Some Demons Picture

Man, I am going to piss off some Christians with this.

I was scanning some lineart and decided to scan a few sketches for the hell of it.


A couple weeks back I went to a Medieval Studies Congress. One of the panels analyzed how the medieval concepts of hell and its inhabitants changed over time. It was really interesting! It also reminded me that demons are pretty interesting characters - and fun to draw too! So started doodling demons and, uh, haven't been able to stop. It's almost like I'm possessed or something.


So let's start with the seven princes of hell.

First up is Lucifer, who sometimes goes by the names of many of the other demons in mythology because devils are assholes like that. You know how most myths have at least three different versions that have huge, funadmental differences that change how you perceive everything? Well, demon myths are particularly good at that. There isn't actually a lot of information about demons in the Bible, so most of what we know comes from other religious texts as well as plays, poetry, novels, etc.

Or, to put it another way: like the freaky background aliens in Star Wars, all the cool stories concerning demons are found in the expanded universe texts.

Yeah, I went there.

Anyway, back to Lucifer. One interpretation of Hell posits that it is ruled by seven demon princes, each of whom represents one of the seven deadly sins and is opposed by one of the seven archangels (who in turn represent one of the seven holy virtues). Lucifer is generally considered the leader of the seven princes because he represents pride, which, according to some philosophers, is the root of the other six sins. We lust because we feel we deserve pleasure. We are gluttonous because we think we deserve the right to enjoy it in excess. We are wrathful because we believe anyone who opposes us is inferior. We are greedy because we think we deserve more than others. We are slothful because we think we shouldn't have to be responsible. We are envious because we believe everything good should be ours. It all grows from pride.

It's a pretty interesting philosophical idea. But what really matters is I drew this bitchin' demon!

My demons draw from three main sources: the descriptions of demons in Paradise Lost, the descriptions of demons in Dante's The Divine Comedy, and some woodcuts I've seen in my various books on demons. Milton describes the demons in hell being turned into "serpents" as punishment for causing the fall of mankind - it's especially ironic since Satan Lucifer possesses a snake in the story to tempt Eve, meaning he chose the form of his own punishment. However, "serpent" basically meant "reptile" in Milton's day, as it could refer to a crocodile or a dragon just as much as a snake. It's likely he meant something draconic, as he mentions them sprouting batlike wings and other features snakes generally lack.

As such all of my demons have a slight draconic element to them. It also helps that I love drawing dragons.

I figured Lucifer would try to replicate his original look as an angel as much as possible, since he's, y'know, prideful and shit. He's got six wings like a seraphim (a type of angel), but they're the membranous wings of a dragon instead of feathery bird wings. His upper body is humanoid in shape and covered in shining armor similar to what he wore before the fall. From the waist up he's pretty angelic - but below, hidden by a skirt made of his lower set of wings, is a serpentine tail taking the place of his legs. He tries his best to ignore it.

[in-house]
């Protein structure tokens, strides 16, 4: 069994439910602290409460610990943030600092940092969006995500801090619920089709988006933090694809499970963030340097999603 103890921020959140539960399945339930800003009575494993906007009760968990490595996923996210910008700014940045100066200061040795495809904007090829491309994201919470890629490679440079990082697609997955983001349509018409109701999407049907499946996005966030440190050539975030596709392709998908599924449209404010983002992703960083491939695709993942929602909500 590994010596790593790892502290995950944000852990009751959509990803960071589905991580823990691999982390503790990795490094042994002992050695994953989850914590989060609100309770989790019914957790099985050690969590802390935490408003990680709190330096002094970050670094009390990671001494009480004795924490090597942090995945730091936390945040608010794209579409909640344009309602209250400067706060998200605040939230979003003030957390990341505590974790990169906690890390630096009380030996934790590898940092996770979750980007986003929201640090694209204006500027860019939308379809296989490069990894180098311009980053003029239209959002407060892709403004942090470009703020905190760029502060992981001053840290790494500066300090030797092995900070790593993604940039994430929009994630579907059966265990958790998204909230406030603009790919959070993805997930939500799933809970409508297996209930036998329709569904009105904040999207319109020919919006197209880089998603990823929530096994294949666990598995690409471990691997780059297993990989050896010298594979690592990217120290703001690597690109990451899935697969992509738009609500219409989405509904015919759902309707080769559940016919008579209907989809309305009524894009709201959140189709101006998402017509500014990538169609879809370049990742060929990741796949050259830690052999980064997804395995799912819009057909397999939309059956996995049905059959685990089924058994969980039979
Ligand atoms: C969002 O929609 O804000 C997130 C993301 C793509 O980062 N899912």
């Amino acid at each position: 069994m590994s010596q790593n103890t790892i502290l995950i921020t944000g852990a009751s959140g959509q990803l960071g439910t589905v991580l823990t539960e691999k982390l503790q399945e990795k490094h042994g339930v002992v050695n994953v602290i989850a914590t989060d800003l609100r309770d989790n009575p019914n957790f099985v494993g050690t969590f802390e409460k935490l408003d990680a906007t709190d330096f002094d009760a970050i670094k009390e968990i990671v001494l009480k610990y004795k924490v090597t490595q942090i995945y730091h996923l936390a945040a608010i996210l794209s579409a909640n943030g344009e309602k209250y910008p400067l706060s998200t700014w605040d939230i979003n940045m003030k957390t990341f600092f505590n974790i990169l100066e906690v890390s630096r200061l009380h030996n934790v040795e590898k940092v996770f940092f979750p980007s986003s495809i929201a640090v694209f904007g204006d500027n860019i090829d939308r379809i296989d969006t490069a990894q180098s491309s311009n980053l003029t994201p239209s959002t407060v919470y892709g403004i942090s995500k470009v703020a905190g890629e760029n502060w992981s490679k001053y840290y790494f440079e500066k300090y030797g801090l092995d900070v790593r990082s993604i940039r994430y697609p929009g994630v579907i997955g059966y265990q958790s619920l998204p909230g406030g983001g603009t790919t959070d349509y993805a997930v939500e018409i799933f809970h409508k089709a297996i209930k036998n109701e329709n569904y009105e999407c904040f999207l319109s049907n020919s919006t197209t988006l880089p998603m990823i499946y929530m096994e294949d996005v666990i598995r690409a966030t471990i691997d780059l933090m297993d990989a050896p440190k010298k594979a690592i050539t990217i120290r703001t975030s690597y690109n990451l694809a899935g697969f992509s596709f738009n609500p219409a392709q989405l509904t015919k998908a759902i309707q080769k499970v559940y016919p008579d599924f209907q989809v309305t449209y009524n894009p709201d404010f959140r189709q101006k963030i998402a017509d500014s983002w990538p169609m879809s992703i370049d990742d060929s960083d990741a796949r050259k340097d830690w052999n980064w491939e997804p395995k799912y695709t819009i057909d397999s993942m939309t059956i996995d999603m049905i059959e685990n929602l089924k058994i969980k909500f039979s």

Next to Lucifer is Satan... err... yeah, this will get confusing. The seven princes of hell name Satan as the prince of wrath, but Satan is so synonymous with Lucifer in our imagination that I can't really call him that. So in my fanon he takes the name of another really famous demon - Apollyon/Abbadon (yes, that's two names, but they both belong to the same demon). Why Apollyon/Abbadon? Well, because he played the role of lead devil in a story called Pilgrim's Progress, that's why! And if he's good enough to represent the king of hell in that famous allegorical novel, he's good enough to be the prince of wrath in my fanon. Abbadon is also described as very draconic in Pilgrim's Progress, which is good because the prince of wrath is often said to be the dragon of the apocalypse that appears in revelation. Plus Abbadon was pretty wrathful in Pilgrim's Progress, so, y'know, I think it fits.

Abbadon is the most overtly draconic demon in the group, though I still tried to work in some mammalian traits (his toe claws are meant to resemble hooves for example). I also wanted to make him the most physically imposing. He's this big muscular tower of armor and spikes. It enables his vice, you see - the stronger he is, the more he can indulge the wrath he's so fond of inflicting. All of the princes are designed to cater to their vices in a similar manner.

Beneath Lucifer is Beelzebub, the prince of gluttony. Beelzebub's name means lord of the flies, and despite my better judgment I went for the obvious interpretation. It's not particularly true to the myth's roots - originally Beelzebub's name was just a dig at how stupid his concept of his power is. He might as well have been called the king of shit or the governor of garbage. But people eventually started taking the name literally, and in the end I like the literal interpretation better than the original. Giant demon flies = win.

Most people would make gluttony a huge fatty, but I actually decided to make Beelzebub a bit slim and slender. It allows him more room to eat. His head is supposed to look like a mix of fly and human skull, with a huge, slimy probiscus protruding from the skull's mandible where a human tongue should be. He's got a bit of a bondonka donk. He also has dragon wings, 'cause, y'know, Milton.

Next to Beelzebub is Asmodeus, the prince of lust. Asmodeus is one of my favorite demons. Dante's take on Lucifer... err... Satan? .......whichever demon rules over hell is based on the descriptions given to Asmodeus in mythology: a three headed arch-demon who rules over all others. Many texts place Asmodeus as the lead devil instead of Lucifer or Satan, while some even posit the three are all the same! The seven princes interpretation, however, places Asmodeus as a separate entity who presides over the throne of lust.

I don't like to get too sexually explicit with my work - it makes me start to feel crawly inside when I try - so making Asmodeus fit his element was hard. So I decided to go for a subtle route. He's got big hands for groping, a phallic stinger, and a huge bladed codpiece. Let the more extreme ideas go to someone who's more comfortable with the explicit. Everything else is pretty much from Dante or Milton - three heads, big wings that can beat fast enough to make the winds freeze the ground, and a subtle air of draconic visuals.

Below Beelzebub is the prince of envy, Leviathan. Now, the Bible never states Leviathan is a demon. In fact, the great sea serpent seems to simply be the largest animal on the planet - a distinctly mortal being. I've also used "leviathan" as my pet term for sea serpents in my nebulous fantasy bestiary, so I don't like using it as a name for a demon prince as well.